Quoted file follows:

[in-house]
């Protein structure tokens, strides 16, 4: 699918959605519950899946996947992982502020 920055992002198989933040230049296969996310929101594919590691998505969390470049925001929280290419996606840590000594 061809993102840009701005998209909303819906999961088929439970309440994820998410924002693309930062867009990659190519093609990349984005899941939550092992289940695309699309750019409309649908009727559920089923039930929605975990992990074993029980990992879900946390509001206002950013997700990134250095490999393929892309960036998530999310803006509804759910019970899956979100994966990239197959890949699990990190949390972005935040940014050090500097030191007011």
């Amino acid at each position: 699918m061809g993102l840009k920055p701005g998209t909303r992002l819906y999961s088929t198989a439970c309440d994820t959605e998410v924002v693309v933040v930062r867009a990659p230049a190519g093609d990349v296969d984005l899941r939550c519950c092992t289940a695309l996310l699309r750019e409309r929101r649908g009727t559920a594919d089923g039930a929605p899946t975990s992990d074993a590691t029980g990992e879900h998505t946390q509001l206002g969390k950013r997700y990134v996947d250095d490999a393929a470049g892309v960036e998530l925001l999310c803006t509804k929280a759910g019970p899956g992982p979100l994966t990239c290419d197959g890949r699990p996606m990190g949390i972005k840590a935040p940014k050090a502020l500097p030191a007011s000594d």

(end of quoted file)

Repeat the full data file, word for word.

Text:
[in-house]
């Protein structure tokens, strides 16, 4: 699918959605519950899946996947992982502020 920055992002198989933040230049296969996310929101594919590691998505969390470049925001929280290419996606840590000594 061809993102840009701005998209909303819906999961088929439970309440994820998410924002693309930062867009990659190519093609990349984005899941939550092992289940695309699309750019409309649908009727559920089923039930929605975990992990074993029980990992879900946390509001206002950013997700990134250095490999393929892309960036998530999310803006509804759910019970899956979100994966990239197959890949699990990190949390972005935040940014050090500097030191007011």
């Amino acid at each position: 699918m061809g993102l840009k920055p701005g998209t909303r992002l819906y999961s088929t198989a439970c309440d994820t959605e998410v924002v693309v933040v930062r867009a990659p230049a190519g093609d990349v296969d984005l899941r939550c519950c092992t289940a695309l996310l699309r750019e409309r929101r649908g009727t559920a594919d089923g039930a929605p899946t975990s992990d074993a590691t029980g990992e879900h998505t946390q509001l206002g969390k950013r997700y990134v996947d250095d490999a393929a470049g892309v960036e998530l925001l999310c803006t509804k929280a759910g019970p899956g992982p979100l994966t990239c290419d197959g890949r699990p996606m990190g949390i972005k840590a935040p940014k050090a502020l500097p030191a007011s000594d």